We’ve been working mainly on the mobile automaton in the past year. We have modelled the basic drive mechanism and the four different wheel configurations that Hero discusses, along with the case. We re currently yet to model the figure of Dionysos, including his cup and thyrsos and associated pipes and reservoirs, the altars that need to be ignited, and the maenads that have to dance around the sanctuary. So far, we’ve learned a lot about what Hero does and doesn’t tell the reader. Apart from the overall dimensions of the case (and the important performance advice not to make it too big, so that no-one thinks you are hiding someone inside to drive it), there are almost no measurements in the treatise, nor indeed are many of the basic wood or metal-working techniques described, all of which are assumed, as are such practical matters of how and where to provide access to the innards of the automaton in order to set it up and configure it. Hero implies that all the different configurations belong to the same automaton, but this is clearly not possible simultaneously: there just isn’t room. So we have decided on a method to swap in and out different wheel and axle combinations.The silences suggests that he can assume such knowledge on the part of a technically-minded readers.

Configuraiton for snake-like motion
Fig. 3. Configuration for snake-like motion

Yet the basic configuration looks eminently workable. Hero gives some important warnings in relation to the bearings, both about materials and lubrication, that demonstrate a serious practical concern for friction, which is a key factor if the mobile automaton is actually to move. To this end, he does not use the typical bearing used in ancient axles (the khoinikis: a bronze collar around the rounded ends of the (square cross-section) axle), but thin iron pins (knōdakes) set into the axle and which rotate in small-diameter sockets (empyelides). Hero’s choices here suggest a concern for practical application. It is interesting that he develops this line of argument particularly in relation to ‘snake-like’ motion (fig. 3), which instead of one single powered axle, has two independently powered axles for right and left wheels. Although Hero uses this for only modest changes of direction, his ideas here prefigure a differential drive, which can provide a complete solution to changes of direction in modern robots. Hero, however, achieves more dramatic changes of direction with specific configurations for circular and rectangular motion.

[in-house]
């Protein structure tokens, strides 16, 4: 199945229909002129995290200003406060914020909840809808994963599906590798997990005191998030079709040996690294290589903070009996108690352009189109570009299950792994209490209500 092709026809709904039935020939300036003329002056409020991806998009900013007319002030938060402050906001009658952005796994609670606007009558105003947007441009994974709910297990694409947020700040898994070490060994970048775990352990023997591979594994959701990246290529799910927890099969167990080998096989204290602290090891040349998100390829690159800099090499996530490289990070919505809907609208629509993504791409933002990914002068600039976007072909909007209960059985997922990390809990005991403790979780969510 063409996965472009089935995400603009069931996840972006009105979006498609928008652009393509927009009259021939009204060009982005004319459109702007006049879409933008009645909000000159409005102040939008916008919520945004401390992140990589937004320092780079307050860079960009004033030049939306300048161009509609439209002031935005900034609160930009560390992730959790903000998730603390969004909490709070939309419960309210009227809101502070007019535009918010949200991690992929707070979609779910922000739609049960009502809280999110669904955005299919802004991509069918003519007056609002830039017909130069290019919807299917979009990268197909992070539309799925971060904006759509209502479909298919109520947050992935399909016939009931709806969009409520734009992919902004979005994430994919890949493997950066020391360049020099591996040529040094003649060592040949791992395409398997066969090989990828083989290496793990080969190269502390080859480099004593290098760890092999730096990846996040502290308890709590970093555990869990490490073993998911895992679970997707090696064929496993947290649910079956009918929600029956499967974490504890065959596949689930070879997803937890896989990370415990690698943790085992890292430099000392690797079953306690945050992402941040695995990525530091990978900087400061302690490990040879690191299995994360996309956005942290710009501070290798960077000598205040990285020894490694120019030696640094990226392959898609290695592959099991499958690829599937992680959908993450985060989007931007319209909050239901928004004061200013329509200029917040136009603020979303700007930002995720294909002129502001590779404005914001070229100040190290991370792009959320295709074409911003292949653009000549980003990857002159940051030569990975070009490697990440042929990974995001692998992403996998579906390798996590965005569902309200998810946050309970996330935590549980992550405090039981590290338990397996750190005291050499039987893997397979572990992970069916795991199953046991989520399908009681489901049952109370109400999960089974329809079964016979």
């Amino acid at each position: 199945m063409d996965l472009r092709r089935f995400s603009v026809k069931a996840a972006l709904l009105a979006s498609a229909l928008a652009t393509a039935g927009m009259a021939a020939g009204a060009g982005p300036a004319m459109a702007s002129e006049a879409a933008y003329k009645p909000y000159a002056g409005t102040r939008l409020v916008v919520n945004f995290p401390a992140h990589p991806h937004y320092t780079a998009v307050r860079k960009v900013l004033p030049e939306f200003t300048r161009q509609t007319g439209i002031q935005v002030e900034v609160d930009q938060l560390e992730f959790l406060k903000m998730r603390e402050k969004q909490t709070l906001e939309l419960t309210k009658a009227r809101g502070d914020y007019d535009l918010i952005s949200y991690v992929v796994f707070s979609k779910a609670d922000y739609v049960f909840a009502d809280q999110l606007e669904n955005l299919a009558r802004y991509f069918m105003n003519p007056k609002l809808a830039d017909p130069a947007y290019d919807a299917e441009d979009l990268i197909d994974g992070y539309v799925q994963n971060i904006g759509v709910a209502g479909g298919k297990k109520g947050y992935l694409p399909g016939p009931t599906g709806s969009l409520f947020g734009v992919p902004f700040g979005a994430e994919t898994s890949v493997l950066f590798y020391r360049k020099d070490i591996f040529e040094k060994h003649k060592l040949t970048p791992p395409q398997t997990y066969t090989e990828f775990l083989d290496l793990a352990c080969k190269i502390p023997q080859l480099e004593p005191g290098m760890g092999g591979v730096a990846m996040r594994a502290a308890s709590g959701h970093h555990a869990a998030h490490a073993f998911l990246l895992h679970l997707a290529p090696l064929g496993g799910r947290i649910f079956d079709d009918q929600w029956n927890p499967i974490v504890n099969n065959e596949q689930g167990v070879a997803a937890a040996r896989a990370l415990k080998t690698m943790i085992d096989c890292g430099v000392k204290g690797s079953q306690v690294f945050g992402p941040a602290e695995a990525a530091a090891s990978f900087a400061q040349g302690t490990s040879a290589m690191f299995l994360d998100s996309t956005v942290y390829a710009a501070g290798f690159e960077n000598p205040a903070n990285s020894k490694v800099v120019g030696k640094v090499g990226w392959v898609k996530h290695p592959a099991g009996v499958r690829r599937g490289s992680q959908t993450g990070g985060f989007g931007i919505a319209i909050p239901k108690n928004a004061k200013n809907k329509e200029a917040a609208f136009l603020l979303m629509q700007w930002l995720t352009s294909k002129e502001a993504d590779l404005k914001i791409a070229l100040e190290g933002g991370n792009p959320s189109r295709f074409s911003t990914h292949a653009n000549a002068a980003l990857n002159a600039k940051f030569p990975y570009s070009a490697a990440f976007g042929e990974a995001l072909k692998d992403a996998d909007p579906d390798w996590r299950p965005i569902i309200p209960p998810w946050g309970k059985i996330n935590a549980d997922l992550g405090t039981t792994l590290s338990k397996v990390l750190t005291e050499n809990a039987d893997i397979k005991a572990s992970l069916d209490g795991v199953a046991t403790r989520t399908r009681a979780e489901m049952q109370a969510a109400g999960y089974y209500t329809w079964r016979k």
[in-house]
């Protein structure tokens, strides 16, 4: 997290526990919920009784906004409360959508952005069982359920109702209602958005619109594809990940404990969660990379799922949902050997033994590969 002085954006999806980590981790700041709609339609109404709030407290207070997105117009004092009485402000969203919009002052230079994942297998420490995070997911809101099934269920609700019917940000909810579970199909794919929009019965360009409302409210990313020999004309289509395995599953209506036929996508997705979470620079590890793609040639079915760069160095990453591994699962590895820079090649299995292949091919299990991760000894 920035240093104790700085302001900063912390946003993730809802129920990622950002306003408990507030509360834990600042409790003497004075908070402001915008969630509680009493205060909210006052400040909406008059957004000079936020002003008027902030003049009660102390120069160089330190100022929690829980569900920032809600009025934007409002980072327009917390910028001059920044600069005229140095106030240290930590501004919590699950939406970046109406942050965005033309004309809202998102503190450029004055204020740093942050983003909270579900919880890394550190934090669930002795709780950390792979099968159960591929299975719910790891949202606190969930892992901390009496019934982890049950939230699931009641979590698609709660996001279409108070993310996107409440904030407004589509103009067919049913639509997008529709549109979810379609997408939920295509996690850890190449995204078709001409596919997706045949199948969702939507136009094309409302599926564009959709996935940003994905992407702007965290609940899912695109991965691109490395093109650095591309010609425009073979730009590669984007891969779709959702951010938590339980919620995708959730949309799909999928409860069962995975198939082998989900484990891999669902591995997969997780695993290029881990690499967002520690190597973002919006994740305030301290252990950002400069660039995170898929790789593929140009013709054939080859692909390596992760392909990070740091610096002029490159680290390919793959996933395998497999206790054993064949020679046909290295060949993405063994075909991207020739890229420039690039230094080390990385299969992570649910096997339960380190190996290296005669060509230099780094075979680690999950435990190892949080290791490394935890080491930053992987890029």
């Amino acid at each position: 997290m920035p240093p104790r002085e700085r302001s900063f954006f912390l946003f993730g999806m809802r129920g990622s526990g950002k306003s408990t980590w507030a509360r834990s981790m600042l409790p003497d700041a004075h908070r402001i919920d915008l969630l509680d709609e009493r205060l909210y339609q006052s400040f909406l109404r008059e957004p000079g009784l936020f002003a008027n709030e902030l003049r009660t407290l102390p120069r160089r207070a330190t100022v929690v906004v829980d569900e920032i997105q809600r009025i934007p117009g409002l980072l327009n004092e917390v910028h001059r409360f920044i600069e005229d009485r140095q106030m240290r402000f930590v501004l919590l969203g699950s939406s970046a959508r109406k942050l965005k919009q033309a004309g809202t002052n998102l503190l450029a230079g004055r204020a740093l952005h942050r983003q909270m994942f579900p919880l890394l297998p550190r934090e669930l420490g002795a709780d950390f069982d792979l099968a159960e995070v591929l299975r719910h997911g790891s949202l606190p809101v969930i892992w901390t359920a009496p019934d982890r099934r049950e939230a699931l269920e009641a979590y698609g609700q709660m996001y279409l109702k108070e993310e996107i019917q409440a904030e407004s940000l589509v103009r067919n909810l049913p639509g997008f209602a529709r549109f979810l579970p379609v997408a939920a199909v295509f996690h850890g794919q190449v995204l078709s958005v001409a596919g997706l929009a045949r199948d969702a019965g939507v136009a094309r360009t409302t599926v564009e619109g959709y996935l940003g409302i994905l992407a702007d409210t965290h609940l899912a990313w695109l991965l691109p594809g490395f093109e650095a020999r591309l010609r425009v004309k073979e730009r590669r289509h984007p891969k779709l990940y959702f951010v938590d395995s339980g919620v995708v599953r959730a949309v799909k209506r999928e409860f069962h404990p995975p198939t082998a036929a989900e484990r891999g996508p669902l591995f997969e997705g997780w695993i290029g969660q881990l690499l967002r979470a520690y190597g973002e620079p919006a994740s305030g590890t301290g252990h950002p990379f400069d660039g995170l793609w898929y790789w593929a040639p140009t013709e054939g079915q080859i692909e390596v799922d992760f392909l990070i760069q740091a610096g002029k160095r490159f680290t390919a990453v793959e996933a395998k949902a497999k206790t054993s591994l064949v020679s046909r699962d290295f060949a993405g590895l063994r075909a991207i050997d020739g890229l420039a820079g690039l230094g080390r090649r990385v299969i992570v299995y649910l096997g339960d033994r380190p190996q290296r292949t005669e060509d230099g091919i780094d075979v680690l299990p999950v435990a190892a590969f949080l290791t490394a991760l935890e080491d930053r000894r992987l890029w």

Configuraiton for rectangular motion
Fig. 4. Configuration for rectangular motion

Rectangular motion (fig, 4) involves two sets of wheels set at right angles, which are alternately lowered and raised. This is by far the most problematic of the configurations Hero describes, and his failure to address some of the practical issues (including the thickness of the screw needed, or the requirements in terms of materials) suggests to us that Hero did not ever build this particular refinement. We believe we have a working configuration, however, and look forward to seeing whether we are right.

The project, funded by the Leverhulme Trust, is scheduled to run until November 2017. We’ll be posting updates here as we go, and we’ll be launching the project website, with translations, diagrams and videos once we’ve finished building the mobile automaton. .

Categories: Technology

Ian

Ian Ruffell is Senior Lecturer in Classics in the School of Humanities in the University of Glasgow. His main research interests are in Greek drama (both comedy and tragedy), Roman satire, and ancient science and technology.